The tool, called Fragroute, performs several techniques to fool the signature-based recognition systems used by many intrusion-detection systems and firewalls. Many of these duping techniques were outlined in a research paper published four years ago.
Arbor Networks security researcher Dug Song posted the tool to his Web site this week. Arbor is a network protection company.
"(Some) firewalls and intrusion prevention or other application-layer content-filtering devices have similar vulnerabilities that may be tested with Fragroute," Song wrote in a posting to security mailing list Bugtraq on Thursday.
The new tool tips the arms race between those who look to break in to networks and those who defend them toward the attackers, at least for the moment. Any firewall or intrusion-detection system that fails the Fragroute test is vulnerable attack from vandals using the program.
Song was traveling and could not be reached for comment, an Arbor representative said, and his company would not comment on the issue.
The Fragroute program is a dual-use program: It illuminates weaknesses in a network's security--information that can aid a system administrator in protecting the network or helping a hacker attack the network. The program exploits several ways of inserting specific data into a sequence of information to fool detection programs. The methods were highlighted in a January 1998 paper written by Thomas Ptacek and Timothy Newsham of security specialist Secure Networks, a company later bought by Network Associates.
The program exploits intrusion-detection systems, which often check the correctness of incoming data less stringently than the server software that is typically targeted by hackers. In one version of such "insertion" attacks, a command sent to a server could be disguised by adding extraneous, illegitimate data. The targeted server software will throw away any bad data, leaving itself with a valid, but malicious, command.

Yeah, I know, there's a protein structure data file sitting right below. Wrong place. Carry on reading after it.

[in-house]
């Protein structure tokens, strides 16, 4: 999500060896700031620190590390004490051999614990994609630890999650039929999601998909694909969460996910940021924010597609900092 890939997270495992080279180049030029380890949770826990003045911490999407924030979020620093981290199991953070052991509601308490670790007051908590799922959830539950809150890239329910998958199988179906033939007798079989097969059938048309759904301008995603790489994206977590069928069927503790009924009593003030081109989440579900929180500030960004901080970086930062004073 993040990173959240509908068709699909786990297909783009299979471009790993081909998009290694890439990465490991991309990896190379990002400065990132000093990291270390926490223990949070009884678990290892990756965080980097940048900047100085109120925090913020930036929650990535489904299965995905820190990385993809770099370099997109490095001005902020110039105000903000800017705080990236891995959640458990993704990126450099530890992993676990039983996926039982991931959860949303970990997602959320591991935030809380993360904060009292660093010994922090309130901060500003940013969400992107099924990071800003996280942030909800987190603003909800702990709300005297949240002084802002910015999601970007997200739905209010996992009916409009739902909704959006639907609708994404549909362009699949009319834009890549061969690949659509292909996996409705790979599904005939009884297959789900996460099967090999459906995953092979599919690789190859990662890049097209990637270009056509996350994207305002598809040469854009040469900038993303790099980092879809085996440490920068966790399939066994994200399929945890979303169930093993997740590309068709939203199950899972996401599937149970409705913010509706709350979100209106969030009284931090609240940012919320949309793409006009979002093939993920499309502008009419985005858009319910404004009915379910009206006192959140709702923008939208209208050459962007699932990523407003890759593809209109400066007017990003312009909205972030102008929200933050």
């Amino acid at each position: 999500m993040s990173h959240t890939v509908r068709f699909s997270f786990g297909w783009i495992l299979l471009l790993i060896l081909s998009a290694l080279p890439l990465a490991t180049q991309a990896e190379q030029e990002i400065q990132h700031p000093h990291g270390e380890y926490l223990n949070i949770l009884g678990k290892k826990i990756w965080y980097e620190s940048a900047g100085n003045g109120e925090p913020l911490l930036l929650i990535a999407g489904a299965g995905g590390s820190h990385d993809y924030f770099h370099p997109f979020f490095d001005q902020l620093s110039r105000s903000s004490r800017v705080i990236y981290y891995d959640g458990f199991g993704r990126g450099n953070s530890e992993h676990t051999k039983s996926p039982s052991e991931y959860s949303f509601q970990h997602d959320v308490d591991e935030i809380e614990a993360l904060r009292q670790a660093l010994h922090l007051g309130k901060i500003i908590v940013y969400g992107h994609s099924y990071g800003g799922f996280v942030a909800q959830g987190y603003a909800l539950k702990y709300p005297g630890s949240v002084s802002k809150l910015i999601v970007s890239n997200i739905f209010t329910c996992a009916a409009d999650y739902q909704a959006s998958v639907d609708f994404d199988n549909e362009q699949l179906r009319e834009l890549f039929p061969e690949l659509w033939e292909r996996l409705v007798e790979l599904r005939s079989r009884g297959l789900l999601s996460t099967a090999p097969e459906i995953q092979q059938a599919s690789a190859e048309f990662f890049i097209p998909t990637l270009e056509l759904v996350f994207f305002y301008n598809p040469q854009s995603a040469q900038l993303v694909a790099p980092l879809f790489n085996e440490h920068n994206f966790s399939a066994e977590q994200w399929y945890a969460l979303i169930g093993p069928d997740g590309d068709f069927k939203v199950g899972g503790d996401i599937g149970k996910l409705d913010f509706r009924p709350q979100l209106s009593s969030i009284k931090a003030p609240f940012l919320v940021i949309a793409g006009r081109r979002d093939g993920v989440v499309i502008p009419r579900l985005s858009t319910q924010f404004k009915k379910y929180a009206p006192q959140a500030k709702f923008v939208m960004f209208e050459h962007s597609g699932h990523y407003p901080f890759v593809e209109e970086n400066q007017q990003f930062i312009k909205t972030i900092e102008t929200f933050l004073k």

However, many intrusion-detection systems don't remove the corrupted data, so the hostile command remains disguised from the system's recognition functions.
For example, an intrusion-detection system that watches out for a recent buffer overflow might recognize the attack by the text "http:///" appearing in the incoming data. However, if an attacker sends "http://somegarbagehere/" and knows that the "somegarbagehere" portion will be thrown out by the target computer, then the attack still works. Moreover, if the intrusion-detection system doesn't remove the same text portion as the server, it won't recognize the threat.
Marti Roesch, president of security appliance seller SourceFire and the creator of the popular open-source intrusion-detection system Snort, said that the majority of the problems exploited by Fragroute have been fixed, and he plans to fix the rest by next week.
"Dug contacted me about this stuff several months ago, and I fixed it," Roesch said.
While he hasn't programmed a defense to every stealth attack that Fragroute has in its repertoire, doing so won't be hard, he added.
"Many of these take 10 minutes of coding, max, to fix," he said. "It just wasn't an issue before."
While many of the attacks won't work against Snort if it's configured properly, Roesch said that the default configuration doesn't detect the camouflaged data, because such settings produce a far greater number of false alarms.
Some security aficionados posting to the Bugtraq list concentrated on Snort as a program vulnerable to the Fragroute program, but Song waved off the implied criticism on the open-source program in his posting.
"Snort, I'd wager, does much better than most," he wrote, adding that many other proprietary programs are also vulnerable.
One commercial software seller, network protection firm Internet Security Systems, claimed that its product, RealSecure, wasn't affected.
"We initially fixed the fragmentation issues when we saw the paper quite some time ago," said Dan Ingevaldson, team lead for the company's security research and development group.
His group tested Song's tool earlier this week, and they were still able to detect attacks, Ingevaldson said.